The best products in today's market offer fault-tolerant configurations for outbound requests to ensure the delivery of every message and transaction. Bi-directional capability Bi-directional capabilities allow the new breed of telecommunications companies to offer and/or buy wholesale services to/from other carriers. whether they are major customers. And they must allow carriers to cope quickly and effectively with evolving services. interfaces to all the ILECs and major IXCs Local number portability (LNP) interfaces to the regional number portability administrative centers (NPAC) Trouble administration (TA) interfaces to the ILECs and major IXCs. effective OSS gateway solutions share the following best practice features: Full automation Automation allows carriers to manage requests. Reliability OSS solutions must guarantee the delivery of transactions. . and reliability independent of interface type. security and access control. in addition to high availability on the incoming side for rapid data reception in mission-critical environments. and new trading partners. They must understand and permit the conversion of multiple languages and protocols. provision circuits and deliver services with an absolute minimum of time lost to manual processing. The need for gateway solutions to offer the support for this change is becoming commonplace. transaction and performance logging and reporting. CLECs. ILECs. Flexibility and configurability Gateway solutions must be connection independent to enable data transmission by the method of choice. Wholesale and carrier billing interfaces Service Management System 800 (SMS/800) database update interfaces Proprietary interfaces to some of their strategic partners and vendors To allow for the seamless interexchange of information. Common services include transaction processing and control. changing interfaces. A core platform A core platform provides common services for all the interconnection interfaces it supports. Today's telecommuni-cations companies are very dynamic and can change a business strategy on a dime. Vendors that build on top of a core gateway are able to share these common services across all their interfaces and therefore able to build new interface types—standards based or proprietary—in shorter intervals. Access service requests (ASR). IXCs or ECPs. data recovery and persistence.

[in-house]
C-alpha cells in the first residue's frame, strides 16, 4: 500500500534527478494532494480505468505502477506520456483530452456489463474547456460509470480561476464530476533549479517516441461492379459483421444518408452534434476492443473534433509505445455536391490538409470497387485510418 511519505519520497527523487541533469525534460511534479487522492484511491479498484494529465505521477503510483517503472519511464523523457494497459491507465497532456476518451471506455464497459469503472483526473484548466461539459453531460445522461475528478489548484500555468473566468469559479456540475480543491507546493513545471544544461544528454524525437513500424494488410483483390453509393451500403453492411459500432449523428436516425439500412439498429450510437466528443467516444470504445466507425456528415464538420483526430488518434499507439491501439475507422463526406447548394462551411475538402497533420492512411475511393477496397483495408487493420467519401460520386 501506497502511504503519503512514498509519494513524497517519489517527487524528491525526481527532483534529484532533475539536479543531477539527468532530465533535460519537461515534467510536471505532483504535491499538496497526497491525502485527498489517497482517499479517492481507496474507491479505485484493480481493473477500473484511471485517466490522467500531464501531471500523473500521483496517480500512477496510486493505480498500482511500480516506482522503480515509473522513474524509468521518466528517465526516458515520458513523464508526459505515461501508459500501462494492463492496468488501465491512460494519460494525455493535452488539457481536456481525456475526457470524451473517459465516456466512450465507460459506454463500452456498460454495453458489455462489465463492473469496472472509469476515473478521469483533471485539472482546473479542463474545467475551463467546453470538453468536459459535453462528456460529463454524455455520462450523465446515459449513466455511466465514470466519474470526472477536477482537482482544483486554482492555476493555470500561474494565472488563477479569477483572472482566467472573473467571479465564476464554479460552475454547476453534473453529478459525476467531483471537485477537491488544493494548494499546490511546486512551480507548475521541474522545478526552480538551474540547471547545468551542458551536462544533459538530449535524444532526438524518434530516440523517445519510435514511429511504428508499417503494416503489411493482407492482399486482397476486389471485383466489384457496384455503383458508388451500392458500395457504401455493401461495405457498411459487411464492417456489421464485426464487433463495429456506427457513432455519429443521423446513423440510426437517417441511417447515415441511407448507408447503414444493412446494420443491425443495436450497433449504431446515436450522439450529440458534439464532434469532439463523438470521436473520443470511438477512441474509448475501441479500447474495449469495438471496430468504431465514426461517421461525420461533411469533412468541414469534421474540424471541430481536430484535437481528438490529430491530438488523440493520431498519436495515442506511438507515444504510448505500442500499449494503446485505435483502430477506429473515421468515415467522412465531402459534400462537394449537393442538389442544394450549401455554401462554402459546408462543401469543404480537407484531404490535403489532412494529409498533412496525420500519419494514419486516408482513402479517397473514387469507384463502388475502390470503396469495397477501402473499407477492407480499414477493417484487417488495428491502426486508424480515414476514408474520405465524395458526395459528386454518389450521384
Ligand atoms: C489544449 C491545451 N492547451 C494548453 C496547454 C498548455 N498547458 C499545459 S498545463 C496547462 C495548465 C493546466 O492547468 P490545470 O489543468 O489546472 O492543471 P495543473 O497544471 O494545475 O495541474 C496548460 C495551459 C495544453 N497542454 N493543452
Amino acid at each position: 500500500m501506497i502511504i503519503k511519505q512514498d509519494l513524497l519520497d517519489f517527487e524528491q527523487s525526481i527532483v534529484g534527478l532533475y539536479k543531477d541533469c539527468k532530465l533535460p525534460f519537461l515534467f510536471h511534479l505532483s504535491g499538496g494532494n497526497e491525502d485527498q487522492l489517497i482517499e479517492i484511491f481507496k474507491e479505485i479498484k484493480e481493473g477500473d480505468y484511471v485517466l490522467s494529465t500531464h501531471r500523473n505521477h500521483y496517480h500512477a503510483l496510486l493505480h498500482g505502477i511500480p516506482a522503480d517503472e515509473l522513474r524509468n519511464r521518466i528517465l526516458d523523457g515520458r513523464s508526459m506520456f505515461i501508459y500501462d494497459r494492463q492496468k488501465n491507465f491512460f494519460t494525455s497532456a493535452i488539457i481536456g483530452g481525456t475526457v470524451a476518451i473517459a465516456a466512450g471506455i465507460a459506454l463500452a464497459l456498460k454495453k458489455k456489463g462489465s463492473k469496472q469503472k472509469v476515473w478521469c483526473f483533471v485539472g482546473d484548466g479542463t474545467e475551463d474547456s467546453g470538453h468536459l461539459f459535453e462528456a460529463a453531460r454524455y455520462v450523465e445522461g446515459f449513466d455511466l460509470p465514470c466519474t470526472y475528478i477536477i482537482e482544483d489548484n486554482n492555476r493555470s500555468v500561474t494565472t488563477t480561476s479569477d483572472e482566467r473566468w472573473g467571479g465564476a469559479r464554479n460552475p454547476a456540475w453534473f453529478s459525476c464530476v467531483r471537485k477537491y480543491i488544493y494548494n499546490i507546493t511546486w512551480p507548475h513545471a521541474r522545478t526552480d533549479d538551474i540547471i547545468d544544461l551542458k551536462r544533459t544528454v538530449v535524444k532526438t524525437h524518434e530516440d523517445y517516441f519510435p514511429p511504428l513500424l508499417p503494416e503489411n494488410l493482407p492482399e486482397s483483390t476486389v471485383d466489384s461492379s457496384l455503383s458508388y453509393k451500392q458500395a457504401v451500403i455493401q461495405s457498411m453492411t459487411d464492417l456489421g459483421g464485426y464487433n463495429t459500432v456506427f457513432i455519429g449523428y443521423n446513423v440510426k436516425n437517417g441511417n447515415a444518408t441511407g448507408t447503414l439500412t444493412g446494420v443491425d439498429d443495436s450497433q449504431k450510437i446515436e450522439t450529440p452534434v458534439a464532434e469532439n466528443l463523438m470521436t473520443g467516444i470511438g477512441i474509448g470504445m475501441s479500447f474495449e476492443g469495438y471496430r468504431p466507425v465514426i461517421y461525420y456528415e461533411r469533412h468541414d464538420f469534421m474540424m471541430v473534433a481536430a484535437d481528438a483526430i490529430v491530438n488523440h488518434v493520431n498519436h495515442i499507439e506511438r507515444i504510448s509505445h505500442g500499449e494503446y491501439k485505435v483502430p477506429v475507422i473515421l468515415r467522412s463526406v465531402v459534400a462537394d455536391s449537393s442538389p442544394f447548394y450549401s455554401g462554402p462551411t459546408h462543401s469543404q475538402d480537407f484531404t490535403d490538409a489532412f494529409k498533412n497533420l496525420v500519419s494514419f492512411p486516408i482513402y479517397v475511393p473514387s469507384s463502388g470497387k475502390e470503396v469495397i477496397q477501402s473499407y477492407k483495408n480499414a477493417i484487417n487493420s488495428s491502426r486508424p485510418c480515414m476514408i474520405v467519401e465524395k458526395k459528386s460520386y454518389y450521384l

calling cards. business-to-business E-commerce transactions: one carrier acted as the customer and the other carrier acted as . Several factors determine the level of integration that can be accomplished between an OSS and an interconnection gateway: the openness of the gateway. Other vendors provide complete solutions to their customers: an OSS integrated with a gateway to provide end-to-end functionality and flow-through with carriers. in effect. Winning vendors will be able to come up with functional and feature-rich gateways that are fully integrated to handle transactions between trading partners. The future of OSS and gateway integration relies on the following capabilities: The transparent management of service numbers (such as. the vendors who succeed in the marketplace will be those providing integrated solutions. telephone numbers. and the functionality and openness of the OSS.Seamless integration Seamless integration with back-office OSSs allows total information flow-through and automation of a carrier's complex business processes. Seamless integration with differentiating functionality can only be accomplished by vendors that provide both the OSS and gateway solution. while others provide relatively open environments to integrate with other OSSs. via LSR. and LNP interconnection interfaces The transparent management of network inventory when facilities are purchased and/or leased between carriers via LSR and ASR interconnection interfaces The automatic referral and/or acceptance of trouble tickets between carriers that share and/or lease network equipment and facilities via TA interfaces Provisioning and billing functions to transparently reconcile wholesale and carrier access billing information with actual customer-provisioned services and usage via wholesale billing and carrier-access billing (CABS) interfaces No matter how open a gateway solution is. Integration with Back-office OSSs A myriad of gateway solutions currently exist in the market today. primary interexchange carrier/customer account record exchange (PIC/CARE). featurerich end-to-end flow-through. such as NPACs and Internet Network Information Center (InterNIC). and IP addresses) to provide services and LNP between carriers and organizations. the functional capabilities of the gateway. Gateways and E-commerce Past interconnection relationships between carriers were. Such integration allows for robust. Some of these are able to stand alone without an OSS.